After a holiday of excesses, ’tis the season of restraint and self-improvement. But how can you make your new year’s resolutions stick this time around?
We sought the advice of resident expert Nidhi Agrawal, the Michael G. Foster Associate Professor of Marketing whose frequent explorations—both experimental and experiential—of consumer behavior and the mechanics of willpower make her a good person to know this time of year. Also in the conversation was Nidhi’s doctoral student Chethana Achar, whose research holds a very pertinent finding.
Q: Is a new year’s resolution a worthwhile pursuit, or just an annual game we think we should play?
Nidhi: New Year is actually a great time to set up powerful, important life resolutions. We do that best when we are looking at a long-term perspective, as we are at the beginning of each year. Despite the fact that most people fail at their resolutions, it’s still a worthy exercise.
Q: How can we improve our odds of being successful?
Nidhi: My best advice is to set concrete resolutions. The more concrete, specific and routinized you make your goals, the more success you will have at attaining them. Because it will be harder to talk yourself out of something when you have made a concrete promise.
Q: Okay, that’s a good start. But there’s a difference between not talking yourself out of a commitment and changing behavior (for the better) over the long haul. How can you achieve that?
Nidhi: This sounds strange, but once you have set a very specific goal, then forget about what’s behind it. Forget that you are running or eating vegetables or drinking less for health. Wipe off the healthy obligation and populate it instead with some very pleasant associations.
Q: That does sound like strange advice. Shouldn’t we do healthy things because they are good for us?
Nidhi: The trouble is that we tend to take a clinical stance toward health, a very rational approach. This food is healthy because it is low calorie and has so many nutrients. So we should eat it.
Chethana is studying this phenomenon for her research.
Chethana: We ran a series of studies. In the first, we found that students exposed to advertisements touting the health benefits of spinach consumed fewer healthy snacks—baby carrots and cherry tomatoes—than students who had seen ads touting the tastiness of spinach (or no ads at all). In an online version of the study, participants who viewed the healthy spinach ads selected fewer healthy items for their virtual shopping carts.
For a different perspective, we set up a lemonade stand in a nearby neighborhood, which Nidhi’s kids and some other kids from the department ran.
Nidhi: Sheer genius. I got my grad student to babysit my kids and their friends.
Chethana: And all in the name of science!
We had the kids sell a regular size and a smaller sized lemonade for the same price. In one condition, they called the smaller serving size the “healthy option.” In another, they called the smaller size the “eco-friendly option,” pledging to donate a portion of every sale to People for the Puget Sound. Over three days, we found that sales of the smaller size were much higher when it was called the eco-friendly option. The healthy framing of a healthier option was less effective than the unrelated framing of a healthier option.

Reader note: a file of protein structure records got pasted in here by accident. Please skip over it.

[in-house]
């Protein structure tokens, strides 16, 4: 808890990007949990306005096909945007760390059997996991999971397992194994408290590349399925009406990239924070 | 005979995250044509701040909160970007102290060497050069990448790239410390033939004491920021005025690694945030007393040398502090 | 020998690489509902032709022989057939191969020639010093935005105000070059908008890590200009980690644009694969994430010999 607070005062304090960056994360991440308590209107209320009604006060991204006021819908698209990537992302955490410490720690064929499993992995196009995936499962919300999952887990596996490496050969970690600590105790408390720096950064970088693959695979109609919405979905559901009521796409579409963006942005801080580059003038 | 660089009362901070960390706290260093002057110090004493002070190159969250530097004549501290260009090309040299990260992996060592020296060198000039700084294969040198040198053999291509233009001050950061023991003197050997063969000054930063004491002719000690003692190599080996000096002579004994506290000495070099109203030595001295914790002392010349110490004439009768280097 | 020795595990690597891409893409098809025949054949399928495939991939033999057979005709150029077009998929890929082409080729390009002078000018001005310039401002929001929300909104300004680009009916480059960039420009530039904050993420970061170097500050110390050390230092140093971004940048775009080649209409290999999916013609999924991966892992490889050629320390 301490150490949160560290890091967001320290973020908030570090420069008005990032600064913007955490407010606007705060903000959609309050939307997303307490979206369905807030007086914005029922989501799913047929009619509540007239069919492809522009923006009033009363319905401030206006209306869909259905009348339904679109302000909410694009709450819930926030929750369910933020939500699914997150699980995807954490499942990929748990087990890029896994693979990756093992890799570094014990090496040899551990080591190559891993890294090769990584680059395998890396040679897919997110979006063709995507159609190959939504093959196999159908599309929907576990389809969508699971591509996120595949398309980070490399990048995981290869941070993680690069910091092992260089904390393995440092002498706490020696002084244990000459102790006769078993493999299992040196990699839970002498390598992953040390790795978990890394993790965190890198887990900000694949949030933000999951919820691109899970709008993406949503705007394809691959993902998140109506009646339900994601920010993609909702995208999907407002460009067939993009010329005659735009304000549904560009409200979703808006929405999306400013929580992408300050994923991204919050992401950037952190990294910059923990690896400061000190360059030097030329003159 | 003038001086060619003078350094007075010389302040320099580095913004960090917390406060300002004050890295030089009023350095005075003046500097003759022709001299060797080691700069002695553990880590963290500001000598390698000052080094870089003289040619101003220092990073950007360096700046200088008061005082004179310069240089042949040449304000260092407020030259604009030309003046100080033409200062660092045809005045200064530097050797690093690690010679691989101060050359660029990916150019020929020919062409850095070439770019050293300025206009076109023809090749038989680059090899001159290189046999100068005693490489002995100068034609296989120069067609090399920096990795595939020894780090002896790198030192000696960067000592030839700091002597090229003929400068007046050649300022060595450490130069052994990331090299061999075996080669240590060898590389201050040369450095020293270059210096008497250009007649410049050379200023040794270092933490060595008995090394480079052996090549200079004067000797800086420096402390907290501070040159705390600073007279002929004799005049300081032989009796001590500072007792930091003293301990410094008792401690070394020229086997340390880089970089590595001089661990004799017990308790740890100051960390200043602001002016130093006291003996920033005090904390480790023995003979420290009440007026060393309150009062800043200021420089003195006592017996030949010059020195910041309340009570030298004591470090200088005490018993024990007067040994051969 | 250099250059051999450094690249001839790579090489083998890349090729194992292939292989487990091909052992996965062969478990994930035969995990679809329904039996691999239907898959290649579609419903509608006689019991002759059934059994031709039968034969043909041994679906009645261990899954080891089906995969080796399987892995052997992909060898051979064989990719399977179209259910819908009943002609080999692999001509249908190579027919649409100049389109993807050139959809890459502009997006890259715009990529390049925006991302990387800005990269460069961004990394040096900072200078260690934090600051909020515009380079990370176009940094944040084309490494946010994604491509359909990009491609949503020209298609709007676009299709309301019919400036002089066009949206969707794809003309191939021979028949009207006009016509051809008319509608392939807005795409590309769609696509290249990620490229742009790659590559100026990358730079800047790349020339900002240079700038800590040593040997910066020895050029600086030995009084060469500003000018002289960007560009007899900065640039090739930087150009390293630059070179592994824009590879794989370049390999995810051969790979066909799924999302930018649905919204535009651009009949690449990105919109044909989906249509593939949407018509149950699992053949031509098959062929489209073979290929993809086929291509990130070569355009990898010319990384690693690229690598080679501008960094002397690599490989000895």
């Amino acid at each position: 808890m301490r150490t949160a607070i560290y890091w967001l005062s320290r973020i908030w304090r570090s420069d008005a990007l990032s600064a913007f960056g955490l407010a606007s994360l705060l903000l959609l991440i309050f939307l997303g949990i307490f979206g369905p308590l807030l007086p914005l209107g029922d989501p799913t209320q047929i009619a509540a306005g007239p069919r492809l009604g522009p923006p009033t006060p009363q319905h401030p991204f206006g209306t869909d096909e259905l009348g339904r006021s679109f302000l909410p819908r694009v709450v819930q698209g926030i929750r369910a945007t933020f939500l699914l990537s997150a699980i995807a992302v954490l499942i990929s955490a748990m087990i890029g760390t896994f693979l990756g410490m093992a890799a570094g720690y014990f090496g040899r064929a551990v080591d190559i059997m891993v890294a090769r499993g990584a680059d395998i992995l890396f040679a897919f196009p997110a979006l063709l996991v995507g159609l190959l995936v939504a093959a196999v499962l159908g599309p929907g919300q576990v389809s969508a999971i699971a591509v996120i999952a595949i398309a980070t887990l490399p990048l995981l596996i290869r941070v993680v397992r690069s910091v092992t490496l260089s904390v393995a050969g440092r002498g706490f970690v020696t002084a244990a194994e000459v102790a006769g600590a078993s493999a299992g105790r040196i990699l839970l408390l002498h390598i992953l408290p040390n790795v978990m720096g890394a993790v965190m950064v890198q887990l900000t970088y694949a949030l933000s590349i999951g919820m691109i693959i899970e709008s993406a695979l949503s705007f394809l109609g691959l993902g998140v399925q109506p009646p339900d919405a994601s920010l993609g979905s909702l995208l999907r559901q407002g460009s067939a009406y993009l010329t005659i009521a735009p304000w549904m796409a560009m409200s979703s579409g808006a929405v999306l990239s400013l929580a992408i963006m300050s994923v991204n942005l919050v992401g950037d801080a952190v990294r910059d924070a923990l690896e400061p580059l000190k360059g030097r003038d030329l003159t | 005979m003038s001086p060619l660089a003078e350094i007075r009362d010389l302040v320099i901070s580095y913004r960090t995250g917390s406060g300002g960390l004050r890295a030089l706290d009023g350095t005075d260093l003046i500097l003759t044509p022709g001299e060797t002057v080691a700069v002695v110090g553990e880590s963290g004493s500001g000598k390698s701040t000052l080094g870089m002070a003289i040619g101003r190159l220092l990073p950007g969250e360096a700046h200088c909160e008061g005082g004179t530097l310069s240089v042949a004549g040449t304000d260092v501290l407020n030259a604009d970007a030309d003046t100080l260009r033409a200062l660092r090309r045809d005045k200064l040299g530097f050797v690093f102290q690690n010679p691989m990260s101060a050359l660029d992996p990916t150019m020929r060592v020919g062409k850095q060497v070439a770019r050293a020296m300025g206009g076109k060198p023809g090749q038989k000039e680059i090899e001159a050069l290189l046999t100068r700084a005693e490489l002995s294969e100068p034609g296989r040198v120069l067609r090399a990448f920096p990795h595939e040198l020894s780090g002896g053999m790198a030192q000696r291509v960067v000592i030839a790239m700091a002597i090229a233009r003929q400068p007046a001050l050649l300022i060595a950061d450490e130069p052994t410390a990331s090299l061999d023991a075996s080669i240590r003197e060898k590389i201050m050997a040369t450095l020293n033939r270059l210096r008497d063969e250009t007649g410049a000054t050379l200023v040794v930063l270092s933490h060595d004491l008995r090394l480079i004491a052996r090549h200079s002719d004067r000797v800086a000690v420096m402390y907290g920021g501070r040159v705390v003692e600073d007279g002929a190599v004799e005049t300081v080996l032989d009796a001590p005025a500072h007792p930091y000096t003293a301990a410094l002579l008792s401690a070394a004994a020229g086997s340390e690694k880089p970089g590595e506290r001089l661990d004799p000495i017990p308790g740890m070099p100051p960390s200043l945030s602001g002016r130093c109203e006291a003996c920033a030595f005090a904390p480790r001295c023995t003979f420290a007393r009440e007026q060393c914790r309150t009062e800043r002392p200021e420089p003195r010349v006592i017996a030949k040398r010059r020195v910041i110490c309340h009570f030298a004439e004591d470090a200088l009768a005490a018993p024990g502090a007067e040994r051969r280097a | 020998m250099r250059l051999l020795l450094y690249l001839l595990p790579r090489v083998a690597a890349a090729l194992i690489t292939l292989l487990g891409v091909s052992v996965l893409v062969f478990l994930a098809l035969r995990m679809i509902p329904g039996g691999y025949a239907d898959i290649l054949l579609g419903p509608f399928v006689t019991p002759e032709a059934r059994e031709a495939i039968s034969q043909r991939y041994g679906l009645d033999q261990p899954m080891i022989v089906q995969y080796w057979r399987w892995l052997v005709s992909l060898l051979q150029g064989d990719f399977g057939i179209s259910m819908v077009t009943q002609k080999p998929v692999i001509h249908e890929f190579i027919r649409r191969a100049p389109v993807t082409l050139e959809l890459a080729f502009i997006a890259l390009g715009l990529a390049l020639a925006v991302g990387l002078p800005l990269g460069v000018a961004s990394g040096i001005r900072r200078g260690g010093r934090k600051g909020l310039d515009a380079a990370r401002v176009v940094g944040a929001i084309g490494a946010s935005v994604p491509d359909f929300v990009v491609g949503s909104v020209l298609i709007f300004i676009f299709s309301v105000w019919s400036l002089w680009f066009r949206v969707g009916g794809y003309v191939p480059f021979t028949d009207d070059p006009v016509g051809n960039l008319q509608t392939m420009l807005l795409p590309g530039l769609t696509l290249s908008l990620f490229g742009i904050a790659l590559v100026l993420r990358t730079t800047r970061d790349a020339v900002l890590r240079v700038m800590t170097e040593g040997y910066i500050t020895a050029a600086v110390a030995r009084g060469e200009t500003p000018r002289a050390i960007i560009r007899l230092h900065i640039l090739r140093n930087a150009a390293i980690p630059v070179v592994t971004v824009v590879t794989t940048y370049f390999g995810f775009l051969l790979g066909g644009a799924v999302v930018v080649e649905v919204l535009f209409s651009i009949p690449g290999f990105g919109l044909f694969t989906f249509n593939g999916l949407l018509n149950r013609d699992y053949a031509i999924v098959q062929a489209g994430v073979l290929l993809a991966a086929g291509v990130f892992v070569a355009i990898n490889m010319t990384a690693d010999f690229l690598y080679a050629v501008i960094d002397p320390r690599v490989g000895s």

Q: Why were people turned off by patently “healthy” options?
Chethana: As Nidhi said, when we try to get people to eat healthy by emphasizing that the food is healthy, it comes across as something they ought to do. But when you take the conversation away from the health benefits and start talking about taste or experience, then it sort of removes the obligation of eating healthy and opens the possibility for an enjoyable experience. It makes people feel like it’s their choice, so they are more likely to make it on their own.
Q: Of course, we see a lot more advertising of sodas than of spinach.
Nidhi: There is an enormous mismatch between the amount of marketing done for processed foods versus whole foods. And what marketing there is of “healthy” foods is usually ineffective. Because healthy food is strong on health, we feel obligated to sell it on its health benefits. But that’s not what really what good marketers do. Many of the strongest brands are not selling a product’s core feature. They build imagery around it. They build positive associations around it. If Coke can provide happiness, why does broccoli have to be so boring and yucky?
Q: But if marketers aren’t lining up to imbue spinach or broccoli with positive associations, what can we do?
Nidhi: We can focus on building our own experience or imagery around the thing we are trying to eat or do to be healthier. For example, I only made a habit of drinking green tea after I became aware of all the beautiful history around it, the culture it carries. So now when I’m drinking green tea, I’m not thinking about the health benefits, or even the taste. My thoughts and maybe my taste are colored by these rich associations I have with it.
And that you can build for anything. I’ve been trying to get myself to run. And I find that my likelihood of running is much greater if I make an appointment to do it with someone who is really pleasant. So now I’m not looking forward to the run, but I may look forward to catching up with that friend of mind.
You have to snap out of the mindset that health is just about health, and move to the mindset of doing healthy things for the pleasure they bring. It’s a matter of thinking of that vegetable or that exercise or that positive habit as something that contributes pleasure to your life.
Q: Does your intimate knowledge of what drives our healthy or unhealthy choices enter into your own decision-making processes?
Chethana: Yes! All the time. Every waking moment.
Nidhi: For me, I don’t think as much about what will help me make healthy decisions today. I look at it in hindsight. Why did I make that unhealthy choice? You’ll get there, Chethana.